Jessie (Ageless Pages Reviews)'s Reviews > Long Lankin

Long Lankin by Lindsey Barraclough
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Though the blurb used most for this truly spine-chilling tale is the one above, all the publishers and author really need to do in order to freak their audience out and interest them at the same time is is use the poem in the prologue:

"Said my lord to my lady, as he mounted his horse,
Beware of Long Lankin that lives in the moss.
Said my lord to my lady, as he rode away
Beware of Long Lankin, that lives in the hay.
Let the doors be all bolted and the windows all pinned,
Except one little window,
where Long Lankin crept in..."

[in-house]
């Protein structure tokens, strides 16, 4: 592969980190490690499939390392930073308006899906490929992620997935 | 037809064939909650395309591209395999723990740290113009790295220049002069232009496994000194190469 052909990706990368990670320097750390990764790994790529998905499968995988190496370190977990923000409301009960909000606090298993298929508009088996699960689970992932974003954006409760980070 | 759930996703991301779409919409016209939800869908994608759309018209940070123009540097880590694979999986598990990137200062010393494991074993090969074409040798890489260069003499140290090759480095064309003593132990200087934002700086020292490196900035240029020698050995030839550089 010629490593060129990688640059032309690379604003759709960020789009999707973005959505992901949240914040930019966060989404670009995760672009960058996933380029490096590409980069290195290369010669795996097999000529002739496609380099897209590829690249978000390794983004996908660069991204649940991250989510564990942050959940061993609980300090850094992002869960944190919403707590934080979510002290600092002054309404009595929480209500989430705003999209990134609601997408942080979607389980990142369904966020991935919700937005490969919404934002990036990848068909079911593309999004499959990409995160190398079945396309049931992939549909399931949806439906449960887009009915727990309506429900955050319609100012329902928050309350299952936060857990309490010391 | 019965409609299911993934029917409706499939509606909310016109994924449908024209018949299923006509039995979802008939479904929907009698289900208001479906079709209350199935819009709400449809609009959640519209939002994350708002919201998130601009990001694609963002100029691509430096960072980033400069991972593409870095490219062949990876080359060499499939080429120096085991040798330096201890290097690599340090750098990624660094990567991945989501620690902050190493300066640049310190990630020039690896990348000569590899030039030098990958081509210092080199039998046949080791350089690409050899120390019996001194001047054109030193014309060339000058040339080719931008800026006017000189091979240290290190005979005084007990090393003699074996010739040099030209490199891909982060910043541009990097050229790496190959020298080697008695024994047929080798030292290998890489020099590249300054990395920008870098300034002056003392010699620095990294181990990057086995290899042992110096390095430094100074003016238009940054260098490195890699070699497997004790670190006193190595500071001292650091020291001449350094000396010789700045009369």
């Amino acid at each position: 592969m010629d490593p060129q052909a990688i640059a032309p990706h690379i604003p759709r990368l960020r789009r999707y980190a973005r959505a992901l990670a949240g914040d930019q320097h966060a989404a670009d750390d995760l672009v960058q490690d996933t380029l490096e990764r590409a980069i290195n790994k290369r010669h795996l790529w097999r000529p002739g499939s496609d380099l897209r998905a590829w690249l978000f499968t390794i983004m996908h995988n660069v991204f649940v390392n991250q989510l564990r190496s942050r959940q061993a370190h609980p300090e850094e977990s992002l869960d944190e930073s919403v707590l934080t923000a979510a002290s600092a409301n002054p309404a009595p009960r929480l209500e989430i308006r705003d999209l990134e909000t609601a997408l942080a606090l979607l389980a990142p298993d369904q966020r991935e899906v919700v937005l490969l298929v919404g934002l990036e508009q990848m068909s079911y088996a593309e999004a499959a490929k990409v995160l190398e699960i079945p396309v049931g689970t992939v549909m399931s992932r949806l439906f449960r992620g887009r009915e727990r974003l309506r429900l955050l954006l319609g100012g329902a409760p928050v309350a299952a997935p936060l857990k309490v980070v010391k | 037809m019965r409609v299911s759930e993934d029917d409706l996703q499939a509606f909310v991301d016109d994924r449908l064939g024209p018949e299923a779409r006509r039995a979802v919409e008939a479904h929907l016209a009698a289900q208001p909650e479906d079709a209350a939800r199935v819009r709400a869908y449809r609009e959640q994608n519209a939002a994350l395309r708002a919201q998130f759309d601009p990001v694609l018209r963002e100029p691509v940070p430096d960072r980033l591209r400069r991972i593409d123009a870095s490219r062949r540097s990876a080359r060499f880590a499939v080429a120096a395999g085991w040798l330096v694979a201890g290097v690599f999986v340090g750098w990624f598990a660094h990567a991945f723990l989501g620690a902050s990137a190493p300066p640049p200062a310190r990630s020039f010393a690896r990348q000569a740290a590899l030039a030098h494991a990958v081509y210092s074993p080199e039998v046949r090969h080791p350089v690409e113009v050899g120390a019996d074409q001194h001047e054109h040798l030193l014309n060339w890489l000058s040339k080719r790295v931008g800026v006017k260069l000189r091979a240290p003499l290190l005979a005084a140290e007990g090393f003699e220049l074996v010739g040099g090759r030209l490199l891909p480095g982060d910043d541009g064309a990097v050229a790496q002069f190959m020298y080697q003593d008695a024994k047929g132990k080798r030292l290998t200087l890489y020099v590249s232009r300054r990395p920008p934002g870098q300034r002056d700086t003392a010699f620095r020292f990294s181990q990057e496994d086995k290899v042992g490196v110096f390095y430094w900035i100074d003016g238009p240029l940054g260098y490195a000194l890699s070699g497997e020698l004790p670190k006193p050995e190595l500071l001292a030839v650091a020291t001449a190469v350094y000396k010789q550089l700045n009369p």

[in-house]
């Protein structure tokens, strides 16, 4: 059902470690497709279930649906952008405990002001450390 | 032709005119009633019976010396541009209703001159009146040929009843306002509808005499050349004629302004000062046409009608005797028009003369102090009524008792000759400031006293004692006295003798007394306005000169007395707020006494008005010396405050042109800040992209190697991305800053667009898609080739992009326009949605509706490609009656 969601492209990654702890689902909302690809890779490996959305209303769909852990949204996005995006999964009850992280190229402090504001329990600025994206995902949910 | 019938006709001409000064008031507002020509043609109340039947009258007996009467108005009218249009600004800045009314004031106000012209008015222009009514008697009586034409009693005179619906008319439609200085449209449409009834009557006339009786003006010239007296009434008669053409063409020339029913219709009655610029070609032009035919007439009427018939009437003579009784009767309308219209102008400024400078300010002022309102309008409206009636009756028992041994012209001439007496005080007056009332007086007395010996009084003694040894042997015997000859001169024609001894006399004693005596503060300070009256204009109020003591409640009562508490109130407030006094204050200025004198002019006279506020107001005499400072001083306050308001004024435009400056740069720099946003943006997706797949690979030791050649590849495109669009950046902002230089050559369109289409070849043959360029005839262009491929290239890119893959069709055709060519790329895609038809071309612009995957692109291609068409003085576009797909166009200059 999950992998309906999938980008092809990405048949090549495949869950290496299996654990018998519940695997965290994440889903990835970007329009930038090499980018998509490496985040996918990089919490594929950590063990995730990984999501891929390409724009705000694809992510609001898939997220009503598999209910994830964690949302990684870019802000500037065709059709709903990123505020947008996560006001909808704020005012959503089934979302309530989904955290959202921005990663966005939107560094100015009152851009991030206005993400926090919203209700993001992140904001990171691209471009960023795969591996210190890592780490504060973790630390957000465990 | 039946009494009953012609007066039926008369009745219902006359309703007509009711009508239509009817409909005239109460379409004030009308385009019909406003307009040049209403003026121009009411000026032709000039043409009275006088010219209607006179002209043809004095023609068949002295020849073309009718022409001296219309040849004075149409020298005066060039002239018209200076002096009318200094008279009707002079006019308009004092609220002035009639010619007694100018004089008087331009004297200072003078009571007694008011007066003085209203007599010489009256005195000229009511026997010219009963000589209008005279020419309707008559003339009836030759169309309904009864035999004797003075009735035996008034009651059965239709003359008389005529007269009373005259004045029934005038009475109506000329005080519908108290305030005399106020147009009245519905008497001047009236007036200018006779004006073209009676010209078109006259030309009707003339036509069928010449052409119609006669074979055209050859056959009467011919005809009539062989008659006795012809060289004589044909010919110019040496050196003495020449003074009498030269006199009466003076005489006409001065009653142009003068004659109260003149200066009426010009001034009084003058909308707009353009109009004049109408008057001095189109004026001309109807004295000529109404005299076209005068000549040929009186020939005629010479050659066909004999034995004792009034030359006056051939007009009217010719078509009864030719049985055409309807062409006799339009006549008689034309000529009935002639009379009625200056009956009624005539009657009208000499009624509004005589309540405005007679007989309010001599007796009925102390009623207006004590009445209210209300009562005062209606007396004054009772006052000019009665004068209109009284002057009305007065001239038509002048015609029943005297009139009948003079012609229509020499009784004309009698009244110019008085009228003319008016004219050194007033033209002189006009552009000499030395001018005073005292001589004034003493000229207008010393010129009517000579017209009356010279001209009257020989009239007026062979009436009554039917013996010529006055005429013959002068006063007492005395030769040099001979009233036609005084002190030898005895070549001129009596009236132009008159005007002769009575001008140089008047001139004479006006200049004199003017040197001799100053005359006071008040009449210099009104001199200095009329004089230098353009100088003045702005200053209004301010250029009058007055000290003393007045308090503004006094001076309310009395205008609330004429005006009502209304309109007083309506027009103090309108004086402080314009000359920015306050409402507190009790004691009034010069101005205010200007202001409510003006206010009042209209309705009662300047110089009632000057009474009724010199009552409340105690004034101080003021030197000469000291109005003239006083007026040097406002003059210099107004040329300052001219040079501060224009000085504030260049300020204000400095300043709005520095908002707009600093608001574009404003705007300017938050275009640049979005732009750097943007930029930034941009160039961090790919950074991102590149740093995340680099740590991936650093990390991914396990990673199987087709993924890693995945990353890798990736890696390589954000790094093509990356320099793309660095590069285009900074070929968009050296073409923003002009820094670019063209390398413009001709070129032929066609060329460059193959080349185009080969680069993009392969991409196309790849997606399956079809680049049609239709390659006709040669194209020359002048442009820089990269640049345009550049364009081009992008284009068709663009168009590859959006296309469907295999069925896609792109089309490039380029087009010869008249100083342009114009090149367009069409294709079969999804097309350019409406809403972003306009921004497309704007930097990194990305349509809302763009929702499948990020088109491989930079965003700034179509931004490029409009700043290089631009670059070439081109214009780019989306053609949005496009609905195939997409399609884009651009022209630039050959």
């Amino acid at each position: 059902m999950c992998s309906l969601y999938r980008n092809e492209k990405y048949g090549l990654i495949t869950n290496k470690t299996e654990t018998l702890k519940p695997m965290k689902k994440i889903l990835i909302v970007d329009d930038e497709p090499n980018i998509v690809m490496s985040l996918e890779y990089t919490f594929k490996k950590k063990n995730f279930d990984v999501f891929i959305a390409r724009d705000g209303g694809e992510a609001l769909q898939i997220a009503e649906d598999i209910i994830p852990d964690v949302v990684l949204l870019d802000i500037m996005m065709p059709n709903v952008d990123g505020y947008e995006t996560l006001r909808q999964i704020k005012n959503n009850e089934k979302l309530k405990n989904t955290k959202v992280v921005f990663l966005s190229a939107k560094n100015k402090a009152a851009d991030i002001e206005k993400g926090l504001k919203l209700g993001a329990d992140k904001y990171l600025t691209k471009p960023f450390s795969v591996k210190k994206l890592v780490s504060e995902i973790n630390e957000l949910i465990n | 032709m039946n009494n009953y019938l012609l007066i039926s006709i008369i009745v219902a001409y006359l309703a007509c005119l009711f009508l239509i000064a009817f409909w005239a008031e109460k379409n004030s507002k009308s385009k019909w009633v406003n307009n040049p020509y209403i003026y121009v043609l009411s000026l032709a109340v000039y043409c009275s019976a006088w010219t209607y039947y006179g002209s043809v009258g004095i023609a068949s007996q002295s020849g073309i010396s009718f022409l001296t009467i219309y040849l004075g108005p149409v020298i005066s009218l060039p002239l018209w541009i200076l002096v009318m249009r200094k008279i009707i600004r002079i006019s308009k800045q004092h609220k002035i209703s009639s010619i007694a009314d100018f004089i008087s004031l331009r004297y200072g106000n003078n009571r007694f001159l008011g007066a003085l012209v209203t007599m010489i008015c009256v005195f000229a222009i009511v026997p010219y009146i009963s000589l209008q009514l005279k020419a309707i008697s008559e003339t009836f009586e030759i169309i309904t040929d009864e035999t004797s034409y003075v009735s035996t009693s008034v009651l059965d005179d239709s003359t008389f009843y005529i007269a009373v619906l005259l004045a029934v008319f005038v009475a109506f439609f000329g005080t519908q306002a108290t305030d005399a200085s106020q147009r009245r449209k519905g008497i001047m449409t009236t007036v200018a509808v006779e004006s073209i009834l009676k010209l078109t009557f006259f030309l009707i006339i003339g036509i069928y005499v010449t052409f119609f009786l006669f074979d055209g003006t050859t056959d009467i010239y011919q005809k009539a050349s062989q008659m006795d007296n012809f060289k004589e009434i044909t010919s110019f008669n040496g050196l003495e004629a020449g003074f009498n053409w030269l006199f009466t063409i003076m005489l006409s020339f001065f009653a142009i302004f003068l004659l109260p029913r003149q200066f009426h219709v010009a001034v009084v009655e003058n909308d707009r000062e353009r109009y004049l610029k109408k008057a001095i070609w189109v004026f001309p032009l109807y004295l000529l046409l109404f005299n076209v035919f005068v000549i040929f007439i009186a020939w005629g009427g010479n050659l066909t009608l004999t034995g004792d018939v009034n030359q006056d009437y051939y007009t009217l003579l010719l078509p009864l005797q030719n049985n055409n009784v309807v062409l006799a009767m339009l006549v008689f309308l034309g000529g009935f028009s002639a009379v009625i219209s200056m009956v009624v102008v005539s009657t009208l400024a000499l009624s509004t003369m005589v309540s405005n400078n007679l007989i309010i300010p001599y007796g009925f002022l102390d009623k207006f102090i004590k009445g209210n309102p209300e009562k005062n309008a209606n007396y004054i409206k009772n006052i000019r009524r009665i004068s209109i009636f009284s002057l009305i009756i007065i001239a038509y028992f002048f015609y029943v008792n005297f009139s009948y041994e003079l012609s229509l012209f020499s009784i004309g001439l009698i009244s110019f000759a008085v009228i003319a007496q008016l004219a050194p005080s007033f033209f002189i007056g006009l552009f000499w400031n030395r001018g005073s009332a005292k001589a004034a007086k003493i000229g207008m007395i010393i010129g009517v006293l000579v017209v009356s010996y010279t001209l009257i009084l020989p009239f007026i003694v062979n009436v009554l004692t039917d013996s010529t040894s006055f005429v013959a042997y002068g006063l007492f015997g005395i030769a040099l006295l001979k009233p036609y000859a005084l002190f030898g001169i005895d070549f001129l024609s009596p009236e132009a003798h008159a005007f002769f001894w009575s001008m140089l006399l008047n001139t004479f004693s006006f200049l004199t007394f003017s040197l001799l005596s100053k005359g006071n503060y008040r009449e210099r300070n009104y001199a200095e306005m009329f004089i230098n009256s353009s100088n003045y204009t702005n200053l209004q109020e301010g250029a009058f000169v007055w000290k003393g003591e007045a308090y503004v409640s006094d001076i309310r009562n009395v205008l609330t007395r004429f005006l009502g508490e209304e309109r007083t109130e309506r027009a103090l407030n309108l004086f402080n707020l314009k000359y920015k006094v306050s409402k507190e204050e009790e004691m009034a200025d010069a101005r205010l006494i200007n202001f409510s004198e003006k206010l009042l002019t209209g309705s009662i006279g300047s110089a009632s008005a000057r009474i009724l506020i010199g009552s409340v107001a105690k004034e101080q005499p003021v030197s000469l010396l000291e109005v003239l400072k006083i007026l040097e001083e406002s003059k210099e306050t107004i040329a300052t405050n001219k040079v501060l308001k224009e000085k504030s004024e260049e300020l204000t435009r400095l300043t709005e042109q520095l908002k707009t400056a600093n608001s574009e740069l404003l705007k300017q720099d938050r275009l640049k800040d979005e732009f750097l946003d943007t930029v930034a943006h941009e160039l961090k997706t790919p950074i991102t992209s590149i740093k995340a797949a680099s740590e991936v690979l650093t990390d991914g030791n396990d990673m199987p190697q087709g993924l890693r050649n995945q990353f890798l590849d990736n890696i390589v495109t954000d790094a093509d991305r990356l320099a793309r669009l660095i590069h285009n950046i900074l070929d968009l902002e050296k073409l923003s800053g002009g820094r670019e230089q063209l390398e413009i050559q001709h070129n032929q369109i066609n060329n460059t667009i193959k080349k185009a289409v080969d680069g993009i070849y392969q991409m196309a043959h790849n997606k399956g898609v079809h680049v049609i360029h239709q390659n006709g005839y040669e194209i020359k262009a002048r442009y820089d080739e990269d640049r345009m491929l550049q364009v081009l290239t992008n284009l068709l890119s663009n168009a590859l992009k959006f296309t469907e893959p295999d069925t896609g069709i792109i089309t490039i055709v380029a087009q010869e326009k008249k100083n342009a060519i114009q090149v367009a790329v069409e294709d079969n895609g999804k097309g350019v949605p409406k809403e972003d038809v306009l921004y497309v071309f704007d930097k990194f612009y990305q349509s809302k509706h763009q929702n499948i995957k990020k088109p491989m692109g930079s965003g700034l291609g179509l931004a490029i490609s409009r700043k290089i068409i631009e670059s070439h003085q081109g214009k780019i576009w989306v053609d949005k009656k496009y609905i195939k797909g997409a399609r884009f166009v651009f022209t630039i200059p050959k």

Effective, yes? It continues in that same grisly, eerie tone and snared me without hesitation. I was both creeped out by the third stanza and interested before even starting the actual novel. There is a reason that I refused to read this book at night (and am writing the review in daylight) and that is because this book? Is effing creepy as fuck. And yes, expletives are needed because this book got under my skin in a way that few other suspense novels have, especially ones in the YA genre, geared at kids younger and supposedly less mature than me. Long Lankin is a deliciously creepy treat that perhaps persists just a bit long for the thrill to last entirely but one that exceeds at building tension and setting an excellent atmosphere and presence for such an intimidating but rarely-seen-on-the-page creature.